(3) Whenever possible, B2B content marketing headlines should launch with a specific quantitative reference. It’s easier to get there if during the assignment phase, you provide your writers with a list of questions that can only be answered with numbers.

    (4) Good headlines reflect “what was discovered” rather than
    “what was covered.” There is a difference.

    (5) If your articles use a head/deck format, the deck should expand upon and not duplicate the message offered in the main head.

    • Ann Gynn

      You bring up some excellent additions — love the point about “what was discovered” rather than “what was covered” — good lesson for more than headlines too!

  • Michael Bugeja

    Excellent post from a former student and now expert. I’ll be sharing this with my faculty at Iowa state.

    • Ann Gynn

      Thanks. They’re lessons that started with you — was a pleasure to be in your mag feature writing class at Ohio University many years ago.

  • rogercparker

    Dear Ann: This is excellent, a very worthy wake-up call. As you said, if the headline’s promise isn’t immediately reinforced in the opening, everything quickly goes downhill. Nice approach, too.

    • Ann Gynn

      So true — your readers assume the ride is all downhill and jump off — even if the ride includes an exciting middle and end!

  • Terri Zora

    Thank you! It can be so frustrating trying to convince people that “General Topic” is not a real topic. Then they wonder why it takes so long to write something for them.

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    • Ann Gynn

      Great point. I sometimes find that they don’t even mean “general topic” — they have a specific point of view or thing they want but don’t bother to communicate until the first draft is wrong (in their eyes).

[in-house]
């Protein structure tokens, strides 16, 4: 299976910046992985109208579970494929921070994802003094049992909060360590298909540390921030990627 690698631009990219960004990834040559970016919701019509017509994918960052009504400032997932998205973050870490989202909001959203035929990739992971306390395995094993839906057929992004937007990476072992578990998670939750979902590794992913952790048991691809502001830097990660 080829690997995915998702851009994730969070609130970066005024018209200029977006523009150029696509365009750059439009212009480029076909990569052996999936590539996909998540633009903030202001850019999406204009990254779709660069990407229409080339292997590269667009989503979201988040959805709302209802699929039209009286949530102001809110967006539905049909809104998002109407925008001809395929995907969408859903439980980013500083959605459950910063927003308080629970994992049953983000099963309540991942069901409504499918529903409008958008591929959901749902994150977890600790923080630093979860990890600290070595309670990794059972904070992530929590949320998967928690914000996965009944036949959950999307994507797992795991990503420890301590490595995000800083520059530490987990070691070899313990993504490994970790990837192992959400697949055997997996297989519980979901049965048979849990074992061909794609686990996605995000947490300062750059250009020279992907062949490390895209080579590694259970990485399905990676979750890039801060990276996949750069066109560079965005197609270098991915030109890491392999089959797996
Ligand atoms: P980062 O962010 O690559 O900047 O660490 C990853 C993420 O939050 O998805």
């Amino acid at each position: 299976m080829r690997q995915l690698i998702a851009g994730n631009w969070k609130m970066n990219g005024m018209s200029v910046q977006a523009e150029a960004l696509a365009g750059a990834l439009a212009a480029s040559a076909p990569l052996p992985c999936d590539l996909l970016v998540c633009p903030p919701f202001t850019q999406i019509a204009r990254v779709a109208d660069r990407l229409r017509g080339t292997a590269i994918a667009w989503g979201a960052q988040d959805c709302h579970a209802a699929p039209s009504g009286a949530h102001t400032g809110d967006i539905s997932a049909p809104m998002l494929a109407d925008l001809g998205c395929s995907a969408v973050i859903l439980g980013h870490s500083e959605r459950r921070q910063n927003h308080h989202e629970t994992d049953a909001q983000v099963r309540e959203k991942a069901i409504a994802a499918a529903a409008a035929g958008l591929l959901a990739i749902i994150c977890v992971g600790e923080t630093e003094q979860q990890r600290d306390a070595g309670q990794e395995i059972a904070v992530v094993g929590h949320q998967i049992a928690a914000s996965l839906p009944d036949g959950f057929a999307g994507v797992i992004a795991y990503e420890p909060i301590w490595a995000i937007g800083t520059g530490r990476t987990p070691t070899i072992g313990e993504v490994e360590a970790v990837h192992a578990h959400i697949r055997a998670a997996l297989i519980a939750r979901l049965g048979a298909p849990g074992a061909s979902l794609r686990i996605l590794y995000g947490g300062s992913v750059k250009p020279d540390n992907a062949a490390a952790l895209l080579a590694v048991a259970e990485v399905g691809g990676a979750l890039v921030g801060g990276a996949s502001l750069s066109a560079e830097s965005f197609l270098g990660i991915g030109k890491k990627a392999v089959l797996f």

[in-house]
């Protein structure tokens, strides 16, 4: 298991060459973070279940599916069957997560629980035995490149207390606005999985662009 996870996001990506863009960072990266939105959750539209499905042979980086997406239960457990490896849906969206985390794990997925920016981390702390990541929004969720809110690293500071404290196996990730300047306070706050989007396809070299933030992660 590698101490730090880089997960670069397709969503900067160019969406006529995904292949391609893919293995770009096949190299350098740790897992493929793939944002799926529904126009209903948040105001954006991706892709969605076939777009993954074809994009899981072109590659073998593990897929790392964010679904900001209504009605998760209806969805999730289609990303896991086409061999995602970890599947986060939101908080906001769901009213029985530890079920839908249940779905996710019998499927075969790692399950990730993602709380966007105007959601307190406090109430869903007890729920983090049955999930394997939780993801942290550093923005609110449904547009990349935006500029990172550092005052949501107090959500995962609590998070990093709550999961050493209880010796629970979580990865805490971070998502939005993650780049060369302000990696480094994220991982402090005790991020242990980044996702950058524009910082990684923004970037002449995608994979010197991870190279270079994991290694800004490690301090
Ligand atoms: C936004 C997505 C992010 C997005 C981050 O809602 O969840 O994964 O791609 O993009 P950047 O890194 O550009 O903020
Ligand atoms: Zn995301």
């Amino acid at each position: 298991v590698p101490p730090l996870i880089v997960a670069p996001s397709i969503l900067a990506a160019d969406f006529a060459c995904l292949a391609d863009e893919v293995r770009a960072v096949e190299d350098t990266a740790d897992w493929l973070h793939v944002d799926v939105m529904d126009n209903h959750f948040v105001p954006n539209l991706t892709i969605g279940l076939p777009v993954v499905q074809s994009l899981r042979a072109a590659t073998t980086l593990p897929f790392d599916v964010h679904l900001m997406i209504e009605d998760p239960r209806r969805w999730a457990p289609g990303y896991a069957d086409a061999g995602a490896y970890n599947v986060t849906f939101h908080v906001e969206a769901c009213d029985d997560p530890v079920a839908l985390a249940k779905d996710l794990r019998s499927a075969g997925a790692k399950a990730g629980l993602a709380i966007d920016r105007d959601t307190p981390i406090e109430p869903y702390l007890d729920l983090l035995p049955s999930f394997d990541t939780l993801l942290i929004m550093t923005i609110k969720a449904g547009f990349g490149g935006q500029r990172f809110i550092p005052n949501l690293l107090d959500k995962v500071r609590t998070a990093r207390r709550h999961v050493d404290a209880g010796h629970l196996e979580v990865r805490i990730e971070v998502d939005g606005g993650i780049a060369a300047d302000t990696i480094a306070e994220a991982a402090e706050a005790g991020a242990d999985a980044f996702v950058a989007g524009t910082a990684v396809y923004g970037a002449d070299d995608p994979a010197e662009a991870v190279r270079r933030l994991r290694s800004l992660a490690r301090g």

• Terri Zora

        Too true! We have one client that was that way for months. It took us a long time to convince them that if they provided the specific idea or topic they had in mind up front they were more likely to get something close to what they envisioned. That’s actually what prompted me to write a blog about the questions you should answer before having an agency create content for you!

        • Ann Gynn

          If only the clients who trusted us enough to hire us would trust they made the right decision and follow our expert counsel. But alas … too often that’s not the case.

  • Fernando Amaral

    Great tips to write content that people actually want to read, thanks!

    • Ann Gynn

      It seems so simple and yet it’s something we as writers often forget.

  • Ann Gynn

    Mumtaz, are you writing about particular topics or industry? Would love to read it. Pls share address.

  • editorialist uk

    Apologies for coming to this discussion late – but I fundamentally disagree with the examples you have given in your first answer. You say:

    “1. This article is about tips to create better content.

    2. This article is really about how to avoid mistakes many writers make
    in creating their leads and how to craft better, reader-worthy leads.”

    Sorry. This article is REALLY about demonstrating an insight into creating content, in order to promote the Content Marketing Institute.

    Unless writers are briefed in the ultimate objective of a piece of branded content, they will never be able to craft something which achieves that objective. That ultimate objective is the reason why they are being commissioned – the reason why a brand is paying for the content – and has to be known and understood. And that ultimate objective is what a piece of branded content is REALLY about.

    • Ann Gynn

      You bring up a good point. When writers ask, “What’s this article really about,” they don’t need to limit themselves to a single answer. In the original example, the “really about” answer is focused on the audience — and that should always be top of mind.

      But for content marketing initiatives, it’s valuable to ask “what’s this article really about” in the sense of purpose for the brand. It’s imperative that content marketing efforts align with the goals of the company — and critical for writers to make the connection.

  • Hollyann

    What the heck is a nut graph??

    • Ann Gynn

      Hi Hollyann,

      Glad you asked. A nut graph is the paragraph in an article that explains the point of the piece (the “why this article is relevant now”). It can summarize the point of the story in a single nugget of information. Here’s more than you probably wanted but it’s an interesting history/explanation of the nutgraph: